Since the Clearview scandal, everyone knows about the dangers of face recognition. But facial recognition systems can do much more than identify individuals via surveillance cameras. These AI systems are used in many applications today, some for surveillance purposes, but others for securing smartphones or door locks. So let's take a look at
What is face recognition?
How does face recognition work?
How accurate is face recognition?
Is face recognition a surveillance tool?
How to stop face recognition?
1. What is face recognition?
Face recognition is a technology that can identify an individual by using their face. Face recognition can take place by comparing the person against one single picture of this person or against a database of pictures of a number of people.
Technically, the face recognition system pinpoints and compares facial features to identify a person based on an image. Because computerized facial recognition involves the measurement of a human's physiological characteristics, facial recognition systems are categorized as biometrics, similar to iris or fingerprint recognition. Although the accuracy of facial recognition systems as a biometric technology is lower than the other two, it is widely adopted because of its ease-of-use, partularly via camera surveillance.
Facial recognition systems have become customary in a very short period of time, for instance to unlock smartphones, apps, or even doors. Facial recognition systems are also used by law enforcement to track down people on a watchlist. In China face recognition is already used for surveillance and also in the US it has been used to track people active in protected speech.
2. How does face recognition work?
Automated face recognition is being processed by a computer that compares the features of a face against one or many face images stored in a database.
The system uses computer algorithms to pick out distinctive details about a person’s face, such as the distance between the eyes or the shape of the chin. These are then converted into a mathematical representation and compared to data on other faces collected in a face recognition database. The data about a particular face is called a face template and is distinct from a photograph because it’s designed to only include certain details that can be used to distinguish one face from another.
To find a match, the system
- detects the face in a picture,
- analyses the face detected,
- converts the image into a mathematical representation,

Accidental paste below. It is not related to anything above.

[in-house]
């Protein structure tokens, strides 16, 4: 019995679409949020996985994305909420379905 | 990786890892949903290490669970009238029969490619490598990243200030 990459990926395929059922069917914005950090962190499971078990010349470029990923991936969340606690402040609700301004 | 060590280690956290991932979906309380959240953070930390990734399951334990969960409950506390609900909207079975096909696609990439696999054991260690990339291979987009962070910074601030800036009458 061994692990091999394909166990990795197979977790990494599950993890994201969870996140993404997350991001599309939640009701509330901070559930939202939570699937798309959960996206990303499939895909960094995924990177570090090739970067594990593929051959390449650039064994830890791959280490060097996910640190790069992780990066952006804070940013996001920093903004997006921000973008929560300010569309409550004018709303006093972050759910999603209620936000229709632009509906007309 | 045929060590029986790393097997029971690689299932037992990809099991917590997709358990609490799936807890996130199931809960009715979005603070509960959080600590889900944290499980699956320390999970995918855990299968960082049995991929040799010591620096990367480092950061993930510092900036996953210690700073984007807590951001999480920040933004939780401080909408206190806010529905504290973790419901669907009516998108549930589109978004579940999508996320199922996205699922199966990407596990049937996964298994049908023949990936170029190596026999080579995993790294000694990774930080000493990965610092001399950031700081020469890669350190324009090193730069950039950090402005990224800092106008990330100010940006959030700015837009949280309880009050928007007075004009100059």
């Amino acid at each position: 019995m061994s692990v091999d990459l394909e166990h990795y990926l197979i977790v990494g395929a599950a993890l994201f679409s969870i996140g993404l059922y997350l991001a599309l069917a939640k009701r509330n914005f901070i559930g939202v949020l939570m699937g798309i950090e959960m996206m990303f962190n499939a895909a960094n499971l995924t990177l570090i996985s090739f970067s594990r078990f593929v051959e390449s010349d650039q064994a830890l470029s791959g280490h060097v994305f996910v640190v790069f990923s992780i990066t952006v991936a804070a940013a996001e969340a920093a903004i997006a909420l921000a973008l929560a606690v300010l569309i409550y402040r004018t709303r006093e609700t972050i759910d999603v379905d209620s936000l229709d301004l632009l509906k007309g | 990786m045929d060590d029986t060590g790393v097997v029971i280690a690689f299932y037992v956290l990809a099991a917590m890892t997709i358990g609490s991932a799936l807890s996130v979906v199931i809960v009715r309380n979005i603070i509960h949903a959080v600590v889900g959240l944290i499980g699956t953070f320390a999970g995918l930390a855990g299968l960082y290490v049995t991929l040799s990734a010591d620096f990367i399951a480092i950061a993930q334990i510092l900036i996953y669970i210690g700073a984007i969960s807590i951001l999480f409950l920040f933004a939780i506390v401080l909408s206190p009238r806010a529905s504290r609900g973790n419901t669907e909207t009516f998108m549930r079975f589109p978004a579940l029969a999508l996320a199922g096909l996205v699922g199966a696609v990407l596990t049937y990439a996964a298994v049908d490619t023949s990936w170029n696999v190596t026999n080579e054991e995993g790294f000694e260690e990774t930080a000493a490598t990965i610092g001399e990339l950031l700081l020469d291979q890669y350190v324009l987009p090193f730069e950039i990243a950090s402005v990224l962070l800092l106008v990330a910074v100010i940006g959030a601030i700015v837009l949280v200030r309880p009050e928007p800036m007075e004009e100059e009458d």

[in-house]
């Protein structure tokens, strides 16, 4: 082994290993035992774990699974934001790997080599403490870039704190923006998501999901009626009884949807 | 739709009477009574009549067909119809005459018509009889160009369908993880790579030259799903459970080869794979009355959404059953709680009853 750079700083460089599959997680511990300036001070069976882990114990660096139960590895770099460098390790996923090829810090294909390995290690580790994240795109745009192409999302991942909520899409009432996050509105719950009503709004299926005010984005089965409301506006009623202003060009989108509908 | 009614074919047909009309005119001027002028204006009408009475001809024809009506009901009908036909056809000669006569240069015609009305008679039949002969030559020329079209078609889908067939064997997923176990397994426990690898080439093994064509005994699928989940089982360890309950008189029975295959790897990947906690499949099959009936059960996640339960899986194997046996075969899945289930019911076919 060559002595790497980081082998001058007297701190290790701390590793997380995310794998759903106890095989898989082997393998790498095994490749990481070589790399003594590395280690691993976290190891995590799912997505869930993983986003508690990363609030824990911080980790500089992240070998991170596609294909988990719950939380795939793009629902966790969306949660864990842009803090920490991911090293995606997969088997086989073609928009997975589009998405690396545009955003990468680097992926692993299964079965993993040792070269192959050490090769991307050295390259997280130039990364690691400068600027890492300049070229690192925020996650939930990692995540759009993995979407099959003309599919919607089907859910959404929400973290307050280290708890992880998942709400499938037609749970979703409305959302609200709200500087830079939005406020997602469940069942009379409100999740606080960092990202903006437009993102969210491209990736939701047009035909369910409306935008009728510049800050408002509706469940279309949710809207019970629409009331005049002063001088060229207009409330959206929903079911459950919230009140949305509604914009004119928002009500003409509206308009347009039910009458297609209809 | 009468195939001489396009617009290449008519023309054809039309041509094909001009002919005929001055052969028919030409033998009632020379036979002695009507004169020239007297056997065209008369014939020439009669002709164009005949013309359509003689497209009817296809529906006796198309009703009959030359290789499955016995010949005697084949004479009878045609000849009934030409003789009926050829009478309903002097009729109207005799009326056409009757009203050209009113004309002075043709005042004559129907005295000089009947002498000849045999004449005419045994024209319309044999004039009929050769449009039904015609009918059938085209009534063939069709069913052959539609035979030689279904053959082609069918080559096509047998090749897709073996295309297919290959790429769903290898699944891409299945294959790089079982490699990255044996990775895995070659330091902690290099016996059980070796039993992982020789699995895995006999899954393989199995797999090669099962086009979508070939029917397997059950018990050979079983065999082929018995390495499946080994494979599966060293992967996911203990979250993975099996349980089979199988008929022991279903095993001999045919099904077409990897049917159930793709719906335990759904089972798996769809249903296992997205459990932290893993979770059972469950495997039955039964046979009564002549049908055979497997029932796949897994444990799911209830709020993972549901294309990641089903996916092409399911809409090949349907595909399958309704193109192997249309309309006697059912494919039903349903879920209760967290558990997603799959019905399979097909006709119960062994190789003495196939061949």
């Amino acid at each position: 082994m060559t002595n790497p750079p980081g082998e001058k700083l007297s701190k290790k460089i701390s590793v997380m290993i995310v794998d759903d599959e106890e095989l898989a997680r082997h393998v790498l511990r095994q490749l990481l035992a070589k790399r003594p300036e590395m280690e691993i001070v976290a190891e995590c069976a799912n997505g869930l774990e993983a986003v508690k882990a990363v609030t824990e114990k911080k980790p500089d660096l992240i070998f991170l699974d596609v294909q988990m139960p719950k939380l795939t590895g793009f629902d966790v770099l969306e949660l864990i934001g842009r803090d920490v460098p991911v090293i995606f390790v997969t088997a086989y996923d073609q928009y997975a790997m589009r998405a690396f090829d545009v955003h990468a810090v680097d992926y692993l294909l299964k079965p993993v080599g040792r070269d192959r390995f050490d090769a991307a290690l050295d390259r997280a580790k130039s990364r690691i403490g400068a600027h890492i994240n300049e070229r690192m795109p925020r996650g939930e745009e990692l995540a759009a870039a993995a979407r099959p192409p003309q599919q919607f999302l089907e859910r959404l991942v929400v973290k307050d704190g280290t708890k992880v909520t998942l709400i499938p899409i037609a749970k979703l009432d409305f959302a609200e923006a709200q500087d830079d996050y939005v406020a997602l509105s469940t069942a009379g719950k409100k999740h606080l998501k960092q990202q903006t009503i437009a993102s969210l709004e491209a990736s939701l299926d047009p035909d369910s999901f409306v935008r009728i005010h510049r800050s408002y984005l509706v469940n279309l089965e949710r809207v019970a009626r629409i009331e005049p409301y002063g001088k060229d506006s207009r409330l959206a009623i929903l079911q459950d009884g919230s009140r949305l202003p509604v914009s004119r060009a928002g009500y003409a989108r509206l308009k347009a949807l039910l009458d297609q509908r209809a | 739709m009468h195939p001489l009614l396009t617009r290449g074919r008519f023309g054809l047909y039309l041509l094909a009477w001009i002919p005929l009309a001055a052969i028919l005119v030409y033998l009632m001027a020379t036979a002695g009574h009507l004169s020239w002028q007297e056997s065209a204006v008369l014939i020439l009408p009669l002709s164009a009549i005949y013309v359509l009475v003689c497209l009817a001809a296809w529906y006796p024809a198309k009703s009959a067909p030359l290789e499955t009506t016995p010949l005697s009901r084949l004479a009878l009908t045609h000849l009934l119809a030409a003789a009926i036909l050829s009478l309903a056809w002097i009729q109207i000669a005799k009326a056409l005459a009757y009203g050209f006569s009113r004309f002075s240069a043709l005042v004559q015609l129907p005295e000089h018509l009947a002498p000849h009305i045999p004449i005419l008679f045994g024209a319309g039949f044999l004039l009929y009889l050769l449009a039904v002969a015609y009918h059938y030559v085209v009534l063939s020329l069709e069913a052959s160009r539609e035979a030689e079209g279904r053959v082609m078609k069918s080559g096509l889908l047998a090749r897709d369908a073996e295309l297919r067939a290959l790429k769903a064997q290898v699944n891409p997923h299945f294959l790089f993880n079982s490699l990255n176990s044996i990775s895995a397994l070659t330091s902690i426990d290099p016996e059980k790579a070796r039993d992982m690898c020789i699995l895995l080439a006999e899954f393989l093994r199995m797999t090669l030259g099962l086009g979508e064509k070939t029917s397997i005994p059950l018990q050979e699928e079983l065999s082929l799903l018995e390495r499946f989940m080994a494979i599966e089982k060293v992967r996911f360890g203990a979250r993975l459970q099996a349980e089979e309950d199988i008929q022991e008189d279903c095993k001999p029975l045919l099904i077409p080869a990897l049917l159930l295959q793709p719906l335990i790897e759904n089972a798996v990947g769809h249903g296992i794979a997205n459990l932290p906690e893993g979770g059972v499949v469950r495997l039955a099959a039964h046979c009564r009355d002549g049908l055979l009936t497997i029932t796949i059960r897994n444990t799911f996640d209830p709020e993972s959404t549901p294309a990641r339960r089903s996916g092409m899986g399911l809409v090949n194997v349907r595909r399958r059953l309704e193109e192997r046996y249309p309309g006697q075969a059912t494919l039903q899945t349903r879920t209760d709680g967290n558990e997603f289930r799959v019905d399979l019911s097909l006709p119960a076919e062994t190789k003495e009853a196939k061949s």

- and, finally, matches this representation to others in a database.
This way the facial recognition system can identify you as the true owner of your iPhone or unlock your home front door for you. For these use cases, facial recognition does not rely on a massive database of photos - it simply identifies and recognizes one person as the owner of the device, while limiting access to others.
Alternatively, and that is how the Clearview scandal shows the potential dangers of face recognition, the facial recognition system can use a database of images, even of images uploaded to social media, to compare it against images taken from a special surveillance camera to find people on a watchlist. Said people do not have to be criminals, the authorities or companies managing the watchlists can define who should be on this list and who should be targeted.
Instead of identifying a person, some face recognition systems are designed to calculate a probability score, which signifies how likely an unknown person matches a specific face stored in the database. Such systems usually list several potential matches, ranked in order of likelihood.
3. How accurate is face recognition?
Facial recognition supporters often argue that this AI technology is necessary to protect against the greatest risks, such as terrorist attacks and human trafficking. Regardless of such claims, facial recognition today is mostly used for petty crimes like shoplifting or selling $50 worth of drugs.
Using face recognition - particularly for criminal prosecution - has been highly criticized as the method is prone to errors.
Errors in face recognition can be 'false negatives' or 'false positives' as explained by the EFF